Here the misrepresentation is that Thompson had no household members over the age of 14 other than himself and his wife, when in fact he had a 15-year-old unlicensed daughter living at home. PGAC has presented no evidence showing that this omitted fact would have affected its decision to accept the risk at the premium stated. At most PGAC has submitted an affidavit from a claims manager that PGAC would not have issued the policy at the initial premium rate if a student driver had been added to the application for policy. But PGAC has submitted no evidence that Thompson's daughter was a student driver at the time of the September 1995 application or that at that time she drove the covered car or was to be added to the policy as a covered student driver.

To the contrary, PGAC's own evidence confirms that she received her learner's license just before the August 1996 request to add her to the policy, which is when she began driving the covered car. Accordingly, the affidavit concerning increased rates for adding student drivers to policies is hardly relevant in determining whether Thompson's failure to list his unlicensed 15-year-old daughter, who was not driving the car, affected PGAC's decision to accept the risk at the stated rate.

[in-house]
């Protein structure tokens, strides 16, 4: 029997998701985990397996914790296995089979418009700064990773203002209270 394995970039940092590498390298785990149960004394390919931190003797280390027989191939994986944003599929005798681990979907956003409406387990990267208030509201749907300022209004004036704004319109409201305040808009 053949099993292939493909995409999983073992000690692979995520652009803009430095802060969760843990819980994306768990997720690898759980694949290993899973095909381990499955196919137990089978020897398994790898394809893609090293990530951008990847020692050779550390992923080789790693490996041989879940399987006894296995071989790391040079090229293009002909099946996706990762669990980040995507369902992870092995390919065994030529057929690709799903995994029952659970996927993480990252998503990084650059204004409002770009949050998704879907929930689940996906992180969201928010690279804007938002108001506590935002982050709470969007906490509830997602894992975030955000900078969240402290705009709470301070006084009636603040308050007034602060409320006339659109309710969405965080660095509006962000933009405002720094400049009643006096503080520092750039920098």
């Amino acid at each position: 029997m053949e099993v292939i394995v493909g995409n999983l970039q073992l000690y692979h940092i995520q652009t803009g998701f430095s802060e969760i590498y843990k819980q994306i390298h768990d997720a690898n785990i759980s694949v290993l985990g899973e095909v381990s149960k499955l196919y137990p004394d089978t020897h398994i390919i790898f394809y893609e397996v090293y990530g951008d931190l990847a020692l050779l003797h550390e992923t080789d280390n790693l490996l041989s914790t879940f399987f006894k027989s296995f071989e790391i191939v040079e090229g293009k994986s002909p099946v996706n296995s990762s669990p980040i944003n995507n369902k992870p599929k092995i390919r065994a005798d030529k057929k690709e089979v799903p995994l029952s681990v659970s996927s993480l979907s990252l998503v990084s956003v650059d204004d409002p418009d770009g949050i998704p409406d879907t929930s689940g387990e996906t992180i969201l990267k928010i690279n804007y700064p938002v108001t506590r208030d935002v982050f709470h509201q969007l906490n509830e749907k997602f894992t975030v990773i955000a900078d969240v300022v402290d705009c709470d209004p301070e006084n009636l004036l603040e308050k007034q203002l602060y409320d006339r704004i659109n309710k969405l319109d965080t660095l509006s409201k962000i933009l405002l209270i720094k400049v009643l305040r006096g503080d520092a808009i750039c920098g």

Other evidence further disputes that this omission was material. When Thompson told the insurance agent of the daughter's existence in August 1996, PGAC, which was imputed with the agent's knowledge (see Patriot Gen. Ins. Co. v. Millis, 233 Ga.App. 867, 870(1), 506 S.E.2d 145 (1998)), did not immediately declare the policy void. In fact, the agent readily described the means and increased premium needed to add her as a licensed driver to the policy, and PGAC unquestioningly renewed the policy with her as a covered driver.

Such facts not only indicate the misrepresentation may have been immaterial, but also raise the possibility of waiver. After learning of a misrepresentation in the application, an insurer waives the defense that the misrepresentation voided the policy if it treats the policy as valid and binding and retains the insured's premiums as earned. Florida Intl. Indem. Co. v. Osgood, 233 Ga. App. 111, 113(1), 503 S.E.2d 371 (1998). Because one can hardly renew something that is dead, PGAC's renewing the policy is one indication that the policy was not void. State Farm Fire &c. Co. v. Jenkins, 167 Ga.App. 4, 6(1), 305 S.E.2d 801 (1983). There also being no indication that the initial premium was returned, waiver may have occurred.

Because there are disputed issues of fact as to the materiality of the misrepresentation and as to waiver, the trial court erred in granting PGAC summary judgment. This ruling moots the other enumeration of error.

Judgment reversed.

BLACKBURN, P.J., and BARNES, J., concur.